Romania needs to ensure respect for the rule of law and judicial independence to win back the trust of its partners in the EU, says the report adopted by the Commission yesterday under the Cooperation and Verification Mechanism (CVM). The report covers a period of five years since Romania’s accession to the EU in 2007 and presents the Commission’s assessment of progress achieved in Romania during this period, focusing on judicial reform and the fight against corruption. Before the official presentation of the report, EC President Jose Barroso stated that “over the last three weeks exceptional events in Romania have been a major source of concern for the Commission and the European Union”. “Events in Romania have shaken our trust”, he said adding that “challenging judicial decisions and the undermining of Constitutional Court overturning established procedures and removing key-checks and balances have called into question the Government commitment to respect the rule of law”. But at the same time he admitted that “Romania has stepped back from the edge”. He emphasized nevertheless that “we can not yet say we have reached the end of the process”. He seemed satisfied that PM Ponta responded in a very reactive manner to EU concerns and requests in liaison with the internal political turmoil of the last few weeks which provoked so intense emotions at such high European level for what it means a functional and independent judicial system in Romania, for the respect of democratic institutions and the rule of law. “I want to pay tribute to the Romanian Prime minister who has confirmed in writing his agreement to implement all the measures addressing our concerns including revoking the key ordinances to restore the competences of the Constitutional Court and implementing its rulings over the forthcoming referendum”, said the EC President.
Let us remind briefly that the commitments took by PM Ponta include the repeal of emergency ordinances regarding the powers of the Constitutional Court and the eligibility rules for the referendum on the impeachment of President Basescu, the respect for decisions of the Constitutional Court and of the Romanian Constitution, and to the appointments procedure for key positions including the Ombudsman, the General Prosecutor of Romania and the Chief Prosecutor of the National Anti-Corruption Directorate. These commitments furthermore include refraining from Presidential pardons during the interim Presidency and from appointing ministers with negative integrity rulings. They also cover the adoption of procedures regarding the resignation of Members of Parliament with final decisions on incompatibility, conflict of interest and high-level corruption. In addition to these urgent recommendations made in light of recent events, the Commission also extends a number of other recommendations to Romania in the areas of judicial reform, accountability of the judicial system, transparency and consistency of the judicial process, effectiveness of judicial action, integrity and fight against corruption. “These commitments need to be effectively observed and implemented in the best interest of Romania and Romanian citizens”, he said. Therefore, “the Commission will continue to monitor closely the situation” and a further report will be prepared by the end of the year. On the contrary, the next report on Bulgaria (monitored under the same MCV from 2007) will be issued by the end of 2013. In his turn, after presenting details from the technical reports on Romania and Bulgaria, Mark Gray, Spokesperson of the European Commission, emphasized that “we expect that all the 11 commitments (taken by the Romanian PM) will now be implemented”. He refused the make any speculations on what could happen if Romania does not respect its promises. He only said “what happens next (from the EC point of view and action- our note) depends on what happens on the field”.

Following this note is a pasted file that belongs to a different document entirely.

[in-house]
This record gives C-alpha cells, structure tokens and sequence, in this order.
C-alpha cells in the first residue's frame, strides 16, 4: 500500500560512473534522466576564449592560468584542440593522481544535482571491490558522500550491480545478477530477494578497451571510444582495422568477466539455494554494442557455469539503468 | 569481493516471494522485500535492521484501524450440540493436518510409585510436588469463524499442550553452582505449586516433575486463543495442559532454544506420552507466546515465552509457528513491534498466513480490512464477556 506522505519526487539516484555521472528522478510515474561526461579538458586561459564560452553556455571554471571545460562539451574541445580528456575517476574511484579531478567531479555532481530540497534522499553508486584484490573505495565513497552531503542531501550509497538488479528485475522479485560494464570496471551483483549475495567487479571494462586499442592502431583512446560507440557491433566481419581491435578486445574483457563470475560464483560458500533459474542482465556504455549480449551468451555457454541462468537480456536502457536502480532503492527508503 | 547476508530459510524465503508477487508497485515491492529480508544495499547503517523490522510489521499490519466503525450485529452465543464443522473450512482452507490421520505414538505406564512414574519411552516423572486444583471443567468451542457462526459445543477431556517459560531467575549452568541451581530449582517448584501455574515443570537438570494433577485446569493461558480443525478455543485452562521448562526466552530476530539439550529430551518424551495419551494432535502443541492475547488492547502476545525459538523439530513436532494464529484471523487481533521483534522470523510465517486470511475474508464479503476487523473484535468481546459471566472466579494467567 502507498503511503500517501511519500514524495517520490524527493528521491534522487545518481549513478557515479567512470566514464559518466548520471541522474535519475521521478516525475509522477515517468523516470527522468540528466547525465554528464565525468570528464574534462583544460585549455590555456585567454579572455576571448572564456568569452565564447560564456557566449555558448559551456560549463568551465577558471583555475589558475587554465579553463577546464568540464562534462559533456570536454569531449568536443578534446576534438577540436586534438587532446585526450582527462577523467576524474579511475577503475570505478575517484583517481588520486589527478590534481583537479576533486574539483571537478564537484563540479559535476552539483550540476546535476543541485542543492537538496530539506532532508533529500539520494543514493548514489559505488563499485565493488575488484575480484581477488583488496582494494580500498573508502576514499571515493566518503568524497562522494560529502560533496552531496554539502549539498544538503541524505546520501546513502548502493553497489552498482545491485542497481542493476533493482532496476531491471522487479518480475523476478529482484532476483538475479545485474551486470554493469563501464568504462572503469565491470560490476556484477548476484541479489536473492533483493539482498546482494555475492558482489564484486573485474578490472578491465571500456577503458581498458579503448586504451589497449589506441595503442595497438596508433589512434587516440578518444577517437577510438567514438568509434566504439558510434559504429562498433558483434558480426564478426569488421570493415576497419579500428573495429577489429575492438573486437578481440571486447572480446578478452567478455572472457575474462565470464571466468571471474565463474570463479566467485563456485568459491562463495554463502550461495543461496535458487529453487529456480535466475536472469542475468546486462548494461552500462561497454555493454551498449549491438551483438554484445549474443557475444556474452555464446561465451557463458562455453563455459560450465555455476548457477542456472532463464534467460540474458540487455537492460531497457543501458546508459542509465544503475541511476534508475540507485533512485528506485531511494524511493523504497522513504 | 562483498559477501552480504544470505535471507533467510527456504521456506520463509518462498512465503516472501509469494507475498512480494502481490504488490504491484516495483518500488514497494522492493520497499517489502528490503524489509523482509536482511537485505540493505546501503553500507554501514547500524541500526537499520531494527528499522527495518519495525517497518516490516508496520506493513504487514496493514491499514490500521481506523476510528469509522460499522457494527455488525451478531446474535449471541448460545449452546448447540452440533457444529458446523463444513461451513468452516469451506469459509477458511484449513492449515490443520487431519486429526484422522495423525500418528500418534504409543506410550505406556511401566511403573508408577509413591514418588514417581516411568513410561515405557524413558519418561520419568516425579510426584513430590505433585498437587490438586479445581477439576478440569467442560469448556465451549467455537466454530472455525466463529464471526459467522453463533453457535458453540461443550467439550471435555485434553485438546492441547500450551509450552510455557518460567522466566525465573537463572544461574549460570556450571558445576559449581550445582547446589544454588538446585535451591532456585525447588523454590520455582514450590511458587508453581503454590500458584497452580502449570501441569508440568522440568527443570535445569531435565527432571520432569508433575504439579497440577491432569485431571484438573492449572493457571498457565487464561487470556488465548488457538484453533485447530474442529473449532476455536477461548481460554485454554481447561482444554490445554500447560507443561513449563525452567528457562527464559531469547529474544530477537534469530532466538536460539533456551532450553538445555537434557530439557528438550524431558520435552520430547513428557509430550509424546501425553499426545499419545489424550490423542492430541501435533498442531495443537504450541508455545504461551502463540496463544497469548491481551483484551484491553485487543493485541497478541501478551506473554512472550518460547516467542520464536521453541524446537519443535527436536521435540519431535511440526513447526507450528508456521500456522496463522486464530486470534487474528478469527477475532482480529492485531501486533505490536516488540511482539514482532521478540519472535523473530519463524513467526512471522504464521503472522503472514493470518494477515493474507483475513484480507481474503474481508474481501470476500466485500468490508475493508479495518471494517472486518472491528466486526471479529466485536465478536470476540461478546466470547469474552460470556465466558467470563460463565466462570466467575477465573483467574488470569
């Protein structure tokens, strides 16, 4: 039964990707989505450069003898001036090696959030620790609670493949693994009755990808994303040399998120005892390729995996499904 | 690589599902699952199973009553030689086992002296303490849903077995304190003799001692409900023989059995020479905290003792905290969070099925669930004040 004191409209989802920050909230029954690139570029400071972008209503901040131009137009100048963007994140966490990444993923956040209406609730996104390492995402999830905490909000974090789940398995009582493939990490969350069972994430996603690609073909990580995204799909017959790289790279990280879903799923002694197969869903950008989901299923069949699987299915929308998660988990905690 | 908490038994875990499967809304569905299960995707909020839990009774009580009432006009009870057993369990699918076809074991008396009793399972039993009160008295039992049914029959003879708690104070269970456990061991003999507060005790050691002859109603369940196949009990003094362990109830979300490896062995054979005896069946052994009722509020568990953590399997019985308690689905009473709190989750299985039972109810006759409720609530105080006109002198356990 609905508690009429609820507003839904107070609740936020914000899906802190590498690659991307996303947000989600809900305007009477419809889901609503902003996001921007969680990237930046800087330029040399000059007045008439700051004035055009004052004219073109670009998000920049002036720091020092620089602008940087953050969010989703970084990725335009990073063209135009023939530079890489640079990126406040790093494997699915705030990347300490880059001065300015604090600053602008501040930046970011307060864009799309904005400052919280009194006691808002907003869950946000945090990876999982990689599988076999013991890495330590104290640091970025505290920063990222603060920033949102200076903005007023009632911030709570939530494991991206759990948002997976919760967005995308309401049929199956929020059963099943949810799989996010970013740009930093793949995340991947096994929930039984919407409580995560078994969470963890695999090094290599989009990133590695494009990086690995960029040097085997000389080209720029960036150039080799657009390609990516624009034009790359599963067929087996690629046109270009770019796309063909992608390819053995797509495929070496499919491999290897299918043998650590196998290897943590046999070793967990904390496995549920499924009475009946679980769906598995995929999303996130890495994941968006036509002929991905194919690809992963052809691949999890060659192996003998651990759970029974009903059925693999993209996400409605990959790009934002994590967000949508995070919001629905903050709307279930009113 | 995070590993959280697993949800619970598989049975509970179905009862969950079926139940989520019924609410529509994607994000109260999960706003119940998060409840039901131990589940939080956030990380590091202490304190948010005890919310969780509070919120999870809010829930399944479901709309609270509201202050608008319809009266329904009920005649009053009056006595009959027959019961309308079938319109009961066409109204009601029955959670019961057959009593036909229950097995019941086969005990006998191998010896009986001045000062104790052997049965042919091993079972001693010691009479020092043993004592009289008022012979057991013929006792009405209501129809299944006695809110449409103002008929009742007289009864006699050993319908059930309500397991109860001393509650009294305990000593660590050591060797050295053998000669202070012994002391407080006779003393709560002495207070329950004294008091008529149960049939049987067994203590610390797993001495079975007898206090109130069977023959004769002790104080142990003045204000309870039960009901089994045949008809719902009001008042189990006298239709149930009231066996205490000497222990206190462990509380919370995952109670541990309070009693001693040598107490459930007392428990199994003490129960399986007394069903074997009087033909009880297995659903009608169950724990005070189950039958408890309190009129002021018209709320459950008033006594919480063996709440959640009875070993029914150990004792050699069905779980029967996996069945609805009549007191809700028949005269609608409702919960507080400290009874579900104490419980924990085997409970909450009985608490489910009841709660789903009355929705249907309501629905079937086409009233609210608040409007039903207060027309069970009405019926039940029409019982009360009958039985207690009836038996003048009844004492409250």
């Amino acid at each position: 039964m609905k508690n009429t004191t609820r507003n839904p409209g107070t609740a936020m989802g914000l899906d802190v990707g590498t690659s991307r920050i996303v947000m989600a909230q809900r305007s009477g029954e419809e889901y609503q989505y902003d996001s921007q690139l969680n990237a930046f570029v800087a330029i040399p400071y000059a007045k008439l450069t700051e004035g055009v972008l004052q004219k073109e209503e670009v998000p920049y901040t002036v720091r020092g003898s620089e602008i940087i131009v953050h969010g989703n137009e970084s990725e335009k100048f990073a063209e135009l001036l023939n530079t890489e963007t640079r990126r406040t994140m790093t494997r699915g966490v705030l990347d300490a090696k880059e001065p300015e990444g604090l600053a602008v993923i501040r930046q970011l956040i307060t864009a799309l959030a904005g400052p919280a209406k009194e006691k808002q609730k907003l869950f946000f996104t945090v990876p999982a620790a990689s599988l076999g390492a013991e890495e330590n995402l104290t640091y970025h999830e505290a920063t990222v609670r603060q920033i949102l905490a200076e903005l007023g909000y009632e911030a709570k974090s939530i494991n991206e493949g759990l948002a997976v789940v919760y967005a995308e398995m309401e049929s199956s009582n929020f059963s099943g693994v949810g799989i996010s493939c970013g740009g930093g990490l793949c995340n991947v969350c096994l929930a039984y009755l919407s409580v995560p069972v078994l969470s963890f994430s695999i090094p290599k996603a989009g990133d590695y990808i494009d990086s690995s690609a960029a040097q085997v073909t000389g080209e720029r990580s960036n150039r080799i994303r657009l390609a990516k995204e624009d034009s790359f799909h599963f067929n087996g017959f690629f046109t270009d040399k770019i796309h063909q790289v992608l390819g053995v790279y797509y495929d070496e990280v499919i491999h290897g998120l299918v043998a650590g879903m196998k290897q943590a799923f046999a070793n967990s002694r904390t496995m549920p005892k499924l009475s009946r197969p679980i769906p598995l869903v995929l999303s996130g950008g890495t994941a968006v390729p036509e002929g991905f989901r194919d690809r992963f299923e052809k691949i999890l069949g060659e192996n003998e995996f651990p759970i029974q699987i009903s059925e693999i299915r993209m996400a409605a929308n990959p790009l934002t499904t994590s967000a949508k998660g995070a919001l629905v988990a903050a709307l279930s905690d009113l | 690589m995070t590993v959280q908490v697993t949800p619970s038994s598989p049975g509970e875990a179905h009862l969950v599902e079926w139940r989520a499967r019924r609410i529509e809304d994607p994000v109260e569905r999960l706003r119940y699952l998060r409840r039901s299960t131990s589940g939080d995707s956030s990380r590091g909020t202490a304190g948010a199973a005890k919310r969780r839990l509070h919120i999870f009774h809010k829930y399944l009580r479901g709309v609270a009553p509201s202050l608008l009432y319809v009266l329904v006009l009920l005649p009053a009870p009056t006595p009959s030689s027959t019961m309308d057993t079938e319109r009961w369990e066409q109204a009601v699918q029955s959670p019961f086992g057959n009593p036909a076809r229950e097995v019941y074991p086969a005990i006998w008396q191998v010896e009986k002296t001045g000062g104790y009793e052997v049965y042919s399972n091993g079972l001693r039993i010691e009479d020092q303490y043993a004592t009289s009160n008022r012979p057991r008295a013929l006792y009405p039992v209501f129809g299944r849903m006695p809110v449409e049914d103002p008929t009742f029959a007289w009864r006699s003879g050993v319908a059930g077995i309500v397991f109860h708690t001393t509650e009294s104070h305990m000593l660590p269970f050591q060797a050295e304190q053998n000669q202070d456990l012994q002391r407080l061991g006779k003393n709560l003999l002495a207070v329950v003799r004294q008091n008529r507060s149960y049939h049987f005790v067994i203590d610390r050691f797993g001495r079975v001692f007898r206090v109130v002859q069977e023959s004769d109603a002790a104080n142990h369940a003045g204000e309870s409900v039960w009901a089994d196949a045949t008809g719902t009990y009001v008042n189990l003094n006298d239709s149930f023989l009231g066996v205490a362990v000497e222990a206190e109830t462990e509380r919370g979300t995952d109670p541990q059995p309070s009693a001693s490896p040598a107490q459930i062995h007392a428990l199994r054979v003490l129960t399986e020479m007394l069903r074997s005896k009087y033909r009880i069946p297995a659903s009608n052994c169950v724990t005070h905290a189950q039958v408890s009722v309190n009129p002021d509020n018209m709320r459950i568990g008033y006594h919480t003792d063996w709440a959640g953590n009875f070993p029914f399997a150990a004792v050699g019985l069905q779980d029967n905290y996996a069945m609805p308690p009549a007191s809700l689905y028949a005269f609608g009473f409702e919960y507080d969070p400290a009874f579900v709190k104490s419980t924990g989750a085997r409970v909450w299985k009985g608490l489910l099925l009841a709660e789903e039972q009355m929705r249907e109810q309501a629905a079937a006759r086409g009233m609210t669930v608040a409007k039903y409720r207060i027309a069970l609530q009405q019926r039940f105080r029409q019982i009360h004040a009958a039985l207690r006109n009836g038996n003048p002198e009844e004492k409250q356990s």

Good news, bad news
As for the Report, Mark Grays said that “taking a five-year perspective, the report shows progress. Many of the building blocks in the legislative framework are now in place. The focus is shifting to implementation. And the ownership of the reforms remains variable ». “However, the objectives of the CVM have not yet been met and the benchmarks have not been satisfactorily fulfilled. Reform is not yet sustainable and irreversible” says the Commission. “Romania has created the basis for a substantial modernisation of the Romanian judicial system. Institutions like the National Anti-Corruption Directorate (DNA) and the National Integrity Agency (ANI) have demonstrated a convincing track record in the pursuit of high-level corruption. Recently, court decisions in high-level corruption cases have effectively handled the most sensitive cases, and the judiciary has shown its ability to affirm its independence. However, despite Romania’s progress, the report concludes that the objectives of the CVM have not yet been met. Implementation of laws has just started in some areas, whilst in other areas ownership falls short and overall the process is not yet sustainable and irreversible. The current controversies pose a serious threat to the progress achieved so far and raise serious questions as to the future of the reforms already launched,” he stated. EC Spokesperson reminded also that “shortcomings in judicial reform and the fight against corruption are matters of concern for a large majority of Romanians,” a Flash Eurobarometer poll also presented yesterday by the Commission showing that 72% of Romanians want the Commission to continue supporting reform in Romania until it achieves standards comparable to other Member States.